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Uncertain Times, Certain Opportunity

by Mark Griffin and Gudela Grote

Uncertain Times, Certain Opportunity
Uncertainty due to COVID-19 has created anxiety for firms. But uncertainty also allows learning and positive change.


The global COVID-19 pandemic has generated intense anxiety, and governments around the world are taking unprecedented action to manage health and economic threats. These threats are closely linked to fundamental uncertainties about personal, company, and national futures. Even before the pandemic, though, uncertainty has been presented as the single biggest threat to economic and social welfare. That is unfortunate. Uncertainty is a pervasive and necessary part of life, which holds promise for individual growth and organizational learning and innovation—even now.

We recently explored how uncertainty plays a more positive role at work. To be sure, we acknowledge that not all uncertainty is positive; uncertainty can provoke anxiety and disrupt planning. However, the scientific literature and popular press generally emphasize the downside of uncertainty and ignore the potential upsides. For example, finance media consistently link uncertainty to lower investment; the negative effect of uncertainty is obviously considered to be more newsworthy. Yet, in a review of economic studies, over one third showed a positive link between uncertainty and investment. Indeed, “a financial market requires the certainty that the uncertainty will continue”.

Organizational scholars and managers tend to account for positive uncertainty only obliquely and incidentally, often in relation to innovation, while reserving most attention for uncertainty as an unavoidable and equally unwanted fact of life. This thinking is bolstered by psychological theories which are dominated by concepts of uncertainty reduction, arguing, for instance, that the driving force behind people joining social groups is an increased sense of personal certainty. However, excessive attention to the negative aspects of uncertainty is a concern because it diminishes our capacity to learn. Opportunities will be missed if uncertainty is always to be avoided or minimized.

Rethinking uncertainty

Uncertainty signals potential for learning and change – not always threat. It is all too obvious that the current pandemic comes with much uncertainty and involves major threats to society. Especially in such dramatic situations, it is less obvious that uncertainty is not fundamentally about threat. Rather, uncertainty signals that there is potential for change, in ourselves and in our environment. Neuroscience shows that our brains are hardwired to notice change, which we first experience as uncertainty. Our perceptual systems are vigilant for anything that is new in the environment and, conversely, tend to tune out when the environment is constant. Simply put, anything new or unexpected captures our attention. This capacity is an evolutionary adaption that aids survival: uncertainty signals not only potential threat (e.g., a predator) but also opportunities such as a new food source or a potential mate.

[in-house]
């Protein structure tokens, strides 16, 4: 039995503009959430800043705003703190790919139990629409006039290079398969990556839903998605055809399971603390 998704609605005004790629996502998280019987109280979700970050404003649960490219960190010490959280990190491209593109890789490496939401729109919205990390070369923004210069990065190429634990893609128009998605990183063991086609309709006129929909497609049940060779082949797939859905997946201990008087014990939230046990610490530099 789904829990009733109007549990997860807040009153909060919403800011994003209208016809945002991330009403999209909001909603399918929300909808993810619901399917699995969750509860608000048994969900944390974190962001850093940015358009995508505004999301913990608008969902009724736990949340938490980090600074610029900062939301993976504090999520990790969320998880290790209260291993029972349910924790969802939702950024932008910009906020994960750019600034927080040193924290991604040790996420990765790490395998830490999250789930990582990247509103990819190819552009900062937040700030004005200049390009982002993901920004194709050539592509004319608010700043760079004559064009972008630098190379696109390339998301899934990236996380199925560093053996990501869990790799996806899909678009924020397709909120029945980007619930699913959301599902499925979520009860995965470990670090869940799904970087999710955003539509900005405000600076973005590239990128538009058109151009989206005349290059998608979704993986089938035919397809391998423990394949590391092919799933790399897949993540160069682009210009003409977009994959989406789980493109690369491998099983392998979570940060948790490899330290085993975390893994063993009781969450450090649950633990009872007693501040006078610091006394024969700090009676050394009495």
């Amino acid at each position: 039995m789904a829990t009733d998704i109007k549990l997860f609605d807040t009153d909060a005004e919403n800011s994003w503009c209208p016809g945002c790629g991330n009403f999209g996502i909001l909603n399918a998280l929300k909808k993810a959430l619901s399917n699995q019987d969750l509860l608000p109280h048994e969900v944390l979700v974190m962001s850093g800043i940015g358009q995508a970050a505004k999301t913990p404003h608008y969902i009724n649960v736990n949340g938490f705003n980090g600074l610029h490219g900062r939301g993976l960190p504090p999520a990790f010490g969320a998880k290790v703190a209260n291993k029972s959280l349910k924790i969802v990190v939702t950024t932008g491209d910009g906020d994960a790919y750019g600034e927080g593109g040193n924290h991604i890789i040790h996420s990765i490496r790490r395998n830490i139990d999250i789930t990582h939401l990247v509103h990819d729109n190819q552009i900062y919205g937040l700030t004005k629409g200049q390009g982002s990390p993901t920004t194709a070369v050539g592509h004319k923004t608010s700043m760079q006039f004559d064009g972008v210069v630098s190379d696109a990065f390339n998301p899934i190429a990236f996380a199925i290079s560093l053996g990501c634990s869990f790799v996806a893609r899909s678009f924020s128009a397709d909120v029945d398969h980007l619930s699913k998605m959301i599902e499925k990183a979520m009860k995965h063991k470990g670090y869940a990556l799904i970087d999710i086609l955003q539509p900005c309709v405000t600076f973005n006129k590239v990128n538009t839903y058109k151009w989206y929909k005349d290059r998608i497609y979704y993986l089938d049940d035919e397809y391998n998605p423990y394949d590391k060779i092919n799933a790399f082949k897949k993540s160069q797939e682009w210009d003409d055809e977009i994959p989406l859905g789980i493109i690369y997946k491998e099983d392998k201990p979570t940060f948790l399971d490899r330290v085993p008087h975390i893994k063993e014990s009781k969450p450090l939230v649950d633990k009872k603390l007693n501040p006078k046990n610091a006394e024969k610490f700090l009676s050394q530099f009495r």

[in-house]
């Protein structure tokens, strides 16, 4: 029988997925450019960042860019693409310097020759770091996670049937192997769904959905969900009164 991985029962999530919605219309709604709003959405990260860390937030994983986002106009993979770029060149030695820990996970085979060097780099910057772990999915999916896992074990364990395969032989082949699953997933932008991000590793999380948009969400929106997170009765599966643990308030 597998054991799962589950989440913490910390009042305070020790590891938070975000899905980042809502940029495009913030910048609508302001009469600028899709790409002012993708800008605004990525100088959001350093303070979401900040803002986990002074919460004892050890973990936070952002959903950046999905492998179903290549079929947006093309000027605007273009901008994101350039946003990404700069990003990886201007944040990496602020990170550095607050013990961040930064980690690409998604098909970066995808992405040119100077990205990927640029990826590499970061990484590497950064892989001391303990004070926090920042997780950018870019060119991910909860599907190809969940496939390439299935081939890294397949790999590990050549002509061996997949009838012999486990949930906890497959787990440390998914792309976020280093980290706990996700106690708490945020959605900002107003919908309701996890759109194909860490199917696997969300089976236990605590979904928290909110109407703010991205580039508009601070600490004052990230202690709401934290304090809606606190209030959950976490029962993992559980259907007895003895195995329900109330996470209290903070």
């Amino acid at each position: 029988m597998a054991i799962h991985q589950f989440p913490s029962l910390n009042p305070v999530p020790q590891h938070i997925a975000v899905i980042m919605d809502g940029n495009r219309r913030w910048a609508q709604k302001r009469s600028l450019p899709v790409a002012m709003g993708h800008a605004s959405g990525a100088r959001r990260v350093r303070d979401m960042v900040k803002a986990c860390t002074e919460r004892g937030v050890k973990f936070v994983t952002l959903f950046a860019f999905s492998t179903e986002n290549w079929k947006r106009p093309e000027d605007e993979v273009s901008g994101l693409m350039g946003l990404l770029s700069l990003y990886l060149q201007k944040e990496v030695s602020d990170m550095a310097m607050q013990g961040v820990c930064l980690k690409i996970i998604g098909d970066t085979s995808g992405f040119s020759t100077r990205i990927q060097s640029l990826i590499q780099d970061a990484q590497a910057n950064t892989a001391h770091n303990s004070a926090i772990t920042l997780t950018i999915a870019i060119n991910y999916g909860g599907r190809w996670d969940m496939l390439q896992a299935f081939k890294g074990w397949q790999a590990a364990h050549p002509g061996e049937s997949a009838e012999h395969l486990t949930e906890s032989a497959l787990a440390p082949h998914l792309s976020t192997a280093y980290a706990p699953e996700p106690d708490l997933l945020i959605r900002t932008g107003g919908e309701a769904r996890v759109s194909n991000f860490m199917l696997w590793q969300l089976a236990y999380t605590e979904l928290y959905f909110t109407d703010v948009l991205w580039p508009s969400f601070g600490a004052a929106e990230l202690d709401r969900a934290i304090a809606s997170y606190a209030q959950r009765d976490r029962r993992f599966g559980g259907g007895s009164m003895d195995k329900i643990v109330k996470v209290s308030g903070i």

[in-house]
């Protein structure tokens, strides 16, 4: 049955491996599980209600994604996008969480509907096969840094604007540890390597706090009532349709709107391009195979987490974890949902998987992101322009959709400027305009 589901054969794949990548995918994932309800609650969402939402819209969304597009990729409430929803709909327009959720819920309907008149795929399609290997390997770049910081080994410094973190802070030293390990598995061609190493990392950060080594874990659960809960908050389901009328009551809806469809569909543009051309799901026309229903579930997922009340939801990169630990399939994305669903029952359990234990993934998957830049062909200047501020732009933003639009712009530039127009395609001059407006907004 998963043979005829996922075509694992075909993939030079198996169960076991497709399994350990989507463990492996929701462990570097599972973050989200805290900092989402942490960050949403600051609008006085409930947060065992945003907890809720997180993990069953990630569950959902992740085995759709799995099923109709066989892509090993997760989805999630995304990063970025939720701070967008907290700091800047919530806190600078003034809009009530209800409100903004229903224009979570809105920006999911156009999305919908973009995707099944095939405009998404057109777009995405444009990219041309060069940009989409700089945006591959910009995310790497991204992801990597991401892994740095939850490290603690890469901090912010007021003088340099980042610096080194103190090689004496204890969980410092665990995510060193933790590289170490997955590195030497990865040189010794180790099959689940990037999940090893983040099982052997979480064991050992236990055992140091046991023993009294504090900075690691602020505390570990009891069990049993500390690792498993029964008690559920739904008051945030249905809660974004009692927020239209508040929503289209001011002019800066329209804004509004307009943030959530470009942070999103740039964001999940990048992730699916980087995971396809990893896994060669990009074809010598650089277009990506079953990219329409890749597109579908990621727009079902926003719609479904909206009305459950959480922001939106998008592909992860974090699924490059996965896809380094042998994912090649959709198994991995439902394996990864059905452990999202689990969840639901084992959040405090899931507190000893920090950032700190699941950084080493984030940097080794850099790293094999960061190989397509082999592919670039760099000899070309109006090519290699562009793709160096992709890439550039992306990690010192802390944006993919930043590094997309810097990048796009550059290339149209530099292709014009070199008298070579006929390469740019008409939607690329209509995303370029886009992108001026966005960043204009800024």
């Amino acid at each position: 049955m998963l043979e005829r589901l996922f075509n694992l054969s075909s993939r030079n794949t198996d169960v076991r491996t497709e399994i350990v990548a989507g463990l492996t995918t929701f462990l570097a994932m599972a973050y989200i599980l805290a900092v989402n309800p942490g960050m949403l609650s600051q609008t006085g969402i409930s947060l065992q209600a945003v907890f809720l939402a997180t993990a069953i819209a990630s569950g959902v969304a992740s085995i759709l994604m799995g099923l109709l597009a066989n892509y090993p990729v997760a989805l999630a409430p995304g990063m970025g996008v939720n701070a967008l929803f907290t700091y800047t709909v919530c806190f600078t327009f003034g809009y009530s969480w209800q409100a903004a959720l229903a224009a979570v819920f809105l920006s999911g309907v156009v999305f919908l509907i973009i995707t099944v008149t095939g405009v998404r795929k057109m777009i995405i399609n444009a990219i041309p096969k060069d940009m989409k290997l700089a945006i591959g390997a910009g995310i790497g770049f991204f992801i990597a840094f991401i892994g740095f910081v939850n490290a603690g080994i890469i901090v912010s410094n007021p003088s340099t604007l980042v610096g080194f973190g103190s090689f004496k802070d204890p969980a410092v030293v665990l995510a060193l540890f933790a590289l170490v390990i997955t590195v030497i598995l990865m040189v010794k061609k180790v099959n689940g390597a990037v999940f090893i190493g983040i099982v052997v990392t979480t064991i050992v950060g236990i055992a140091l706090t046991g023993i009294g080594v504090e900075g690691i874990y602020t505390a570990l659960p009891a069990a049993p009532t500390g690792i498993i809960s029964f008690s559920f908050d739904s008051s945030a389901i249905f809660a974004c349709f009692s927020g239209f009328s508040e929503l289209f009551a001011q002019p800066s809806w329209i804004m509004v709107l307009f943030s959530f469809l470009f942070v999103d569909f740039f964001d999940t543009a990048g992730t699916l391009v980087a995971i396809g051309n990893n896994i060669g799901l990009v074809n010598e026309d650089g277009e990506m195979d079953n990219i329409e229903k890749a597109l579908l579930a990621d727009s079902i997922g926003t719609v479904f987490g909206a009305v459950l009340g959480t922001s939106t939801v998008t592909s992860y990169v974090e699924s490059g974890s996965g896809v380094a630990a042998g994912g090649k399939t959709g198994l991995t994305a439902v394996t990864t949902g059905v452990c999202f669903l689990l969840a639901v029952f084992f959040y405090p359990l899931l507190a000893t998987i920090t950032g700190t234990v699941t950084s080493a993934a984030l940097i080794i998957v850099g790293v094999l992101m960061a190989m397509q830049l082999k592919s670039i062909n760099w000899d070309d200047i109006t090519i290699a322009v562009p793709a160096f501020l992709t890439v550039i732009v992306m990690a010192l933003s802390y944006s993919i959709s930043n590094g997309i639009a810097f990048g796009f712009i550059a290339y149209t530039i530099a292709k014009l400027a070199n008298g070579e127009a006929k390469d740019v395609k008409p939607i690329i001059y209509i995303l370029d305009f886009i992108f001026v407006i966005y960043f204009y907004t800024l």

Uncertainty creates choice – explore or exploit. Uncertainty triggers the choice between exploration and exploitation. Should one tread a more well-known path or forge new paths of discovery? Managers and organizational scholars have long sought to explain the optimal choice between these options. However, the dominant focus has been a reactive one: In more certain environments, exploiting own strengths is recommended; in highly uncertain environments, exploration is assumed to foster faster adaptation to external demands. We suggest that individuals and companies may also choose exploration to deliberately increase uncertainty and forge new learning opportunities for themselves. They will do so based on their assessment of how much uncertainty they can and want to bear and how important they consider learning to be in and of itself.

Even in the current highly uncertain situation created by the COVID-19 pandemic, one finds examples where individuals and companies expose themselves to yet more uncertainty by abandoning known routines in search of new prospects. The people happily trying out new technical gadgets for virtual teamwork, teaching, and learning provide simple examples for such choices. But there are also whole firms that have opted for exploring unknown terrain by giving up their current business models. A rather obvious pivot is to move to e-commerce. For example, MyoMaster, which opened for business only last year selling sport recovery gear at major sporting events, has turned itself into an online store. The founder described in a Forbes interview how the whole team was up late doing online courses and learning as they went, so that they could update their website, find influencers, create content, and promote themselves through digital advertising.

Other firms have embraced uncertainty further still by changing their line of business altogether. For instance, the Seattle-based photo booth rental company SnapBar turned itself into the new venture Keep Your City Smiling, an online store for gift boxes containing products from small businesses in the respective cities. This not only saved the jobs of SnapBar workers, but also helps other struggling small businesses to survive.

Engaging with uncertainty in the long run

In uncertain environments, exploration is critical for survival, and many businesses have adapted their operations in response to the pandemic crisis. Manufacturers have retooled production lines to meet demands for medical products ranging from face masks to ventilators. Online services have increased dramatically in retail, food, and education. Many of these changes will be reversed once the special demands on the healthcare system and on social interaction cease. However, these changes also hold a promise for more fundamental learning. Realizing this promise will depend not only on unfolding economic and social conditions but also on the way businesses choose to engage with uncertainty in the future. We see three paths for such engagement with uncertainty, each with different implications for long-term innovation capabilities.